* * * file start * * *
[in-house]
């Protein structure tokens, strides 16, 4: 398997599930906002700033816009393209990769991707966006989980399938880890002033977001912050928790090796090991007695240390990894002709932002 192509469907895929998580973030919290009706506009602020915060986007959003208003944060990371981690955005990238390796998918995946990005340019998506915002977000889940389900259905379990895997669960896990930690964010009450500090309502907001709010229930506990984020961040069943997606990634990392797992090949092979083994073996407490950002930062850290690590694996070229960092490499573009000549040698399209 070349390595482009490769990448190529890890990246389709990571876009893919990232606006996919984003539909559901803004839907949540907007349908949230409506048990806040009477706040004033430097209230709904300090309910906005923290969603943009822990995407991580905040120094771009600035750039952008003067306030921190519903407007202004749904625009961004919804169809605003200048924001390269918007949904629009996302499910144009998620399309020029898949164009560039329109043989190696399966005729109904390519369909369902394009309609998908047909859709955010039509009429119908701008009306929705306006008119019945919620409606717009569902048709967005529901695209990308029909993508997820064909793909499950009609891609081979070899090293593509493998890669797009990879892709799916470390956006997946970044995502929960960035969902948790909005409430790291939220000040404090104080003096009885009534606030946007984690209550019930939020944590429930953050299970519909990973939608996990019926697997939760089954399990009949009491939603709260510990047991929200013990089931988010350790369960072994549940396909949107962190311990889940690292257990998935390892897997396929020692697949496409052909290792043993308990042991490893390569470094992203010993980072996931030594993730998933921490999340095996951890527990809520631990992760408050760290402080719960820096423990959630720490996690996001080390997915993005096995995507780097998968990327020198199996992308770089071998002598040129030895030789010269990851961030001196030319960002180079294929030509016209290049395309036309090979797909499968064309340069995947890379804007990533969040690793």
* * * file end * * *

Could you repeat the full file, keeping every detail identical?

[in-house]
């Protein structure tokens, strides 16, 4: 398997599930906002700033816009393209990769991707966006989980399938880890002033977001912050928790090796090991007695240390990894002709932002 192509469907895929998580973030919290009706506009602020915060986007959003208003944060990371981690955005990238390796998918995946990005340019998506915002977000889940389900259905379990895997669960896990930690964010009450500090309502907001709010229930506990984020961040069943997606990634990392797992090949092979083994073996407490950002930062850290690590694996070229960092490499573009000549040698399209 070349390595482009490769990448190529890890990246389709990571876009893919990232606006996919984003539909559901803004839907949540907007349908949230409506048990806040009477706040004033430097209230709904300090309910906005923290969603943009822990995407991580905040120094771009600035750039952008003067306030921190519903407007202004749904625009961004919804169809605003200048924001390269918007949904629009996302499910144009998620399309020029898949164009560039329109043989190696399966005729109904390519369909369902394009309609998908047909859709955010039509009429119908701008009306929705306006008119019945919620409606717009569902048709967005529901695209990308029909993508997820064909793909499950009609891609081979070899090293593509493998890669797009990879892709799916470390956006997946970044995502929960960035969902948790909005409430790291939220000040404090104080003096009885009534606030946007984690209550019930939020944590429930953050299970519909990973939608996990019926697997939760089954399990009949009491939603709260510990047991929200013990089931988010350790369960072994549940396909949107962190311990889940690292257990998935390892897997396929020692697949496409052909290792043993308990042991490893390569470094992203010993980072996931030594993730998933921490999340095996951890527990809520631990992760408050760290402080719960820096423990959630720490996690996001080390997915993005096995995507780097998968990327020198199996992308770089071998002598040129030895030789010269990851961030001196030319960002180079294929030509016209290049395309036309090979797909499968064309340069995947890379804007990533969040690793």